B. Jurisdiction under 12 U.S.C. § 1818

 Applying the foregoing principles to the complaint here, at paragraph 12, plaintiff avers that this Court has subject matter jurisdiction pursuant to 28 U.S.C. § 1331 as he is challenging the legality and constitutionality of the employment of Administrative Law Judges to preside over administrative enforcement proceedings brought under the Federal Deposit Insurance Act/Financial Institutions Supervisory Act, as amended by FIRREA, 12 U.S.C. § 1818, et. seq. In further support of his claim of federal question jurisdiction, plaintiff alleges that "pursuant to Section 916 of FIRREA, 12 U.S.C.A. Section 1818 note (Supp. 1996), Congress purported to authorize the OCC, OTS, FDIC, FRB and NCUA to establish a pool of administrative law judges to handle financial institution administrative proceedings." (Complaint, P14).

 The statutory scheme set out in FISA (as amended by FIRREA), grants federal agencies such as the Office of the Comptroller of the Currency, the Federal Deposit Insurance Corporation and the Federal Reserve Board wideranging supervisory and enforcement authority over the nation's banking system. Paul v. Office of Thrift Supervision, 763 F. Supp. 568, 571 (S.D.Fla. 1990); First National Bank of Scotia v. United States, 530 F. Supp. 162, 166 (D.D.C. 1982); 12 U.S.C. § 1813(q). Section 1818 applies to banks insured through the Federal Deposit Insurance Corporation. That Section authorizes the appropriate regulatory agency (if it believes that an insured depository institution or institution-related party is engaged, has engaged or is about to engage in an unsafe or unsound banking practice, has violated any law or regulation or is about to do so) to deliver to an insured bank or institution-related party notice of charges and/or a cease and desist order. 12 U.S.C. § 1818(b). If an institution-affiliated party is charged with a felony or has violated certain laws, the appropriate Federal banking agency is further empowered under §§ 1818(e) and (g) to institute removal proceedings or to suspend that party from office pending resolution of the charges against it. The charged institution or party is then entitled to a hearing within 30-60 days. 12 U.S.C. § 1818(e)(4), (g)(3).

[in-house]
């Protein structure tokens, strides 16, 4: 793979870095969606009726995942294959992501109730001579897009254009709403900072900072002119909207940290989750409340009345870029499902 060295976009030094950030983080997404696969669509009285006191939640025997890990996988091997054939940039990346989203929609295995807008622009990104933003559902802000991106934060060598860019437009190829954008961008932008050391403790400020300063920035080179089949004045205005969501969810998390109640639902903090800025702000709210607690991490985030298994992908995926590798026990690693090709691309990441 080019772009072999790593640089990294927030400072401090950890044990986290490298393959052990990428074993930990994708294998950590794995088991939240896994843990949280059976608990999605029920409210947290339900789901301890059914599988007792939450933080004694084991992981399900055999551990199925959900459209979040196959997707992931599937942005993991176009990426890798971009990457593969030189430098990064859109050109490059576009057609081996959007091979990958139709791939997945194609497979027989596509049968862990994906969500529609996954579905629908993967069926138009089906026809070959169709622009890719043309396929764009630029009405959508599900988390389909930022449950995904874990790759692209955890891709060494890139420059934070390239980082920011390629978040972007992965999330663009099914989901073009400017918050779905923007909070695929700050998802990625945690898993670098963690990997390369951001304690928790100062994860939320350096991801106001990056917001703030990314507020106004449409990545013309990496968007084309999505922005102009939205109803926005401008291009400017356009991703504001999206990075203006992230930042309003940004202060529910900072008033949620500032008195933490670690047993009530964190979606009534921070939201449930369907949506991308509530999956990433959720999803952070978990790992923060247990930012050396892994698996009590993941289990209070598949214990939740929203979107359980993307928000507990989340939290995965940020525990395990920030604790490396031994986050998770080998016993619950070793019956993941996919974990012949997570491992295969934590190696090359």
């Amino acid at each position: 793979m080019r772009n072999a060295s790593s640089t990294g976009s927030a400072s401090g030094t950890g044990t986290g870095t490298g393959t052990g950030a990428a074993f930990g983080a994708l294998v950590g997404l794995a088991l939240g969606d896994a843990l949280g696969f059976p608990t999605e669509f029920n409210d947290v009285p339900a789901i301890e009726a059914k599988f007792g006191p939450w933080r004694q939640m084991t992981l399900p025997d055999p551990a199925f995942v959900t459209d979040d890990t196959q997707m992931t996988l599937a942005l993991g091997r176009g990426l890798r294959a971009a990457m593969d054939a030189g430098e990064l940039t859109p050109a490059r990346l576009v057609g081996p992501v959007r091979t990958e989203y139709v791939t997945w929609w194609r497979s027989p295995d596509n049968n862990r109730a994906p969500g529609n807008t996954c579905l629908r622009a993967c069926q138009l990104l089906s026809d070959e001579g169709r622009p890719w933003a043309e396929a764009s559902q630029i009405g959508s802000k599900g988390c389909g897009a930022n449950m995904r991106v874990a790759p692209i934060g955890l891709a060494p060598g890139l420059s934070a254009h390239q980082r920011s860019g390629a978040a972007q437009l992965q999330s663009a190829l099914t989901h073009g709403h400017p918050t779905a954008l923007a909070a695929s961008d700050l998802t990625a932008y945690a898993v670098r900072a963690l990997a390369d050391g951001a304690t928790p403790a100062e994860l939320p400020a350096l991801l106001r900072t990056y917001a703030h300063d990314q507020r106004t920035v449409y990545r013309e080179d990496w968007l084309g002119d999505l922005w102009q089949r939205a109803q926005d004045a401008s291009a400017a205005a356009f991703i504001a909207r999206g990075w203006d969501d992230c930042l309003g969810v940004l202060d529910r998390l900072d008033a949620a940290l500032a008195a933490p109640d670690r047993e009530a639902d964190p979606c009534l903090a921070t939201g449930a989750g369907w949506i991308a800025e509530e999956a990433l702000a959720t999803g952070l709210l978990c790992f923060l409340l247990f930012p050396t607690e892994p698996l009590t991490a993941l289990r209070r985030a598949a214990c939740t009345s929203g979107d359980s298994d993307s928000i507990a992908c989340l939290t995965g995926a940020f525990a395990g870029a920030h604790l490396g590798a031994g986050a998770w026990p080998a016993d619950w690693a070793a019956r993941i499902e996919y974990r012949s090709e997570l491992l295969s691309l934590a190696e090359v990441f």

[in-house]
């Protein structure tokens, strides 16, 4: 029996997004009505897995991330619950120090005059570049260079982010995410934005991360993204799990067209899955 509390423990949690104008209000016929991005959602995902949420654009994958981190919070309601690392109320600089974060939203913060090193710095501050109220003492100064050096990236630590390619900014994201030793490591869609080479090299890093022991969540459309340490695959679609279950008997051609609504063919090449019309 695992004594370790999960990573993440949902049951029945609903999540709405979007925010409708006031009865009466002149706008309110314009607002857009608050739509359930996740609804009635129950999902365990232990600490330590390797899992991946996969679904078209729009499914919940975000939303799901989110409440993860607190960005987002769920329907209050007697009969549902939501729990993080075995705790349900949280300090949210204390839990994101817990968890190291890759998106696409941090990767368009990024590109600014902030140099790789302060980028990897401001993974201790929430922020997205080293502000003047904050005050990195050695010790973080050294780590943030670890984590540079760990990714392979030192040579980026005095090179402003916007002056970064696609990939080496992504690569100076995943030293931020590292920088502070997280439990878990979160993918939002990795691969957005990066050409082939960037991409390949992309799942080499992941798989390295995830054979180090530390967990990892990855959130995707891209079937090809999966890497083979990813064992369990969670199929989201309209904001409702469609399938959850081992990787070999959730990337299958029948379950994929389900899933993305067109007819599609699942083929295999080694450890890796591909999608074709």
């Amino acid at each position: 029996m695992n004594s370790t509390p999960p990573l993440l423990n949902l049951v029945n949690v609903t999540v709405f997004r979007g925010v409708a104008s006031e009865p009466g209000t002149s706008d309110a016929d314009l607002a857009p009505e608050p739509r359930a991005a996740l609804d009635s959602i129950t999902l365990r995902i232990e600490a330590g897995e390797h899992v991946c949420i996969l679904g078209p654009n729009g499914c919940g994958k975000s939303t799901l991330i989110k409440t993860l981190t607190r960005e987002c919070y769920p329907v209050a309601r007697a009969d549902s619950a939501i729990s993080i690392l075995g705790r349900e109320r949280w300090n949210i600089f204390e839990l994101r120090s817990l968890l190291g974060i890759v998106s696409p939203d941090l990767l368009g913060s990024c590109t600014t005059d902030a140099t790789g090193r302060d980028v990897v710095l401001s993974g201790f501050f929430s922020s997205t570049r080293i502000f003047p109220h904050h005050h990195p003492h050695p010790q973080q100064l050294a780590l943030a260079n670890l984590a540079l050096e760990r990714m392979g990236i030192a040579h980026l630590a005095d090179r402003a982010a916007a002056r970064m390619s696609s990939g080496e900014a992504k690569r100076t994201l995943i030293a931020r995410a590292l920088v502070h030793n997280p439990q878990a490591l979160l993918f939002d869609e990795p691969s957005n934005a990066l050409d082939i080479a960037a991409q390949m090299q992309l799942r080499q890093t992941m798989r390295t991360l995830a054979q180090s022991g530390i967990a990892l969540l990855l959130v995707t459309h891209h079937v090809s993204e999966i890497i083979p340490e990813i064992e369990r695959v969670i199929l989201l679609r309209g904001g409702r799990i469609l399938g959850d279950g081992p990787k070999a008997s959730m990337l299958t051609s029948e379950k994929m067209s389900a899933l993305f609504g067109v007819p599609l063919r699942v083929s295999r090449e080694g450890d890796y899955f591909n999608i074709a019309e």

Under Section 1818(h), hearings are to be conducted in accordance with the provisions of chapter 5 of Title 5 (the Administrative Procedures Act) and,


After such hearing, and within ninety days after the appropriate Federal banking agency or Board of Governors of the Federal Reserve System has notified the parties that the case has been submitted to it for final decision, it shall render its decision...and shall issue and serve upon each party to the proceeding an order or orders consistent with the provisions of this section. Judicial review of any such order shall be exclusively as provided in this subsection (h) of this section. Unless a petition for review is timely filed in a court of appeals of the United States, as hereinafter provided.... and thereafter until the record in the proceeding has been filed as so provided, the issuing agency may at any time, upon such notice and in such manner as it shall deem proper, modify, terminate or set aside any such order. Upon such filing of the record the agency may modify, terminate or set aside any such order with permission of the court.

 12 U.S.C. § 1818(h)(1) (emphasis supplied). Pursuant to § 1818((h)(2),


upon a party's filing of a petition for review in the court of appeals of the United States for the circuit in which the home office of the depository institution is located or in the U.S. Court of Appeals for the District of Columbia Circuit, the Court of Appeals "shall have jurisdiction, which upon the filing of the petition of the record shall, except as provided in the last sentence of said paragraph (1) be exclusive to affirm, modify, terminate or set aside in whole or in part the order of the agency. The judgment and decree of the court shall be final, except that the same shall be subject to review by the Supreme Court upon certiorari, as provided in Section 1254 of Title 28."


(emphasis added).

 Finally, § 1818(i) provides in pertinent part:


The appropriate Federal banking agency may in its discretion apply to the United States district court, or the United States court of any territory, within the jurisdiction of which the home office of the depository institution is located, for the enforcement of any effective and outstanding notice or order issued under this section....and such courts shall have jurisdiction and power to order and require compliance herewith; but, except as provided in this court shall have jurisdiction to affect by injunction or otherwise the issuance or enforcement of any notice or order under any such section, or to review, modify, suspend, terminate or set aside any such notice or order.


(emphasis added).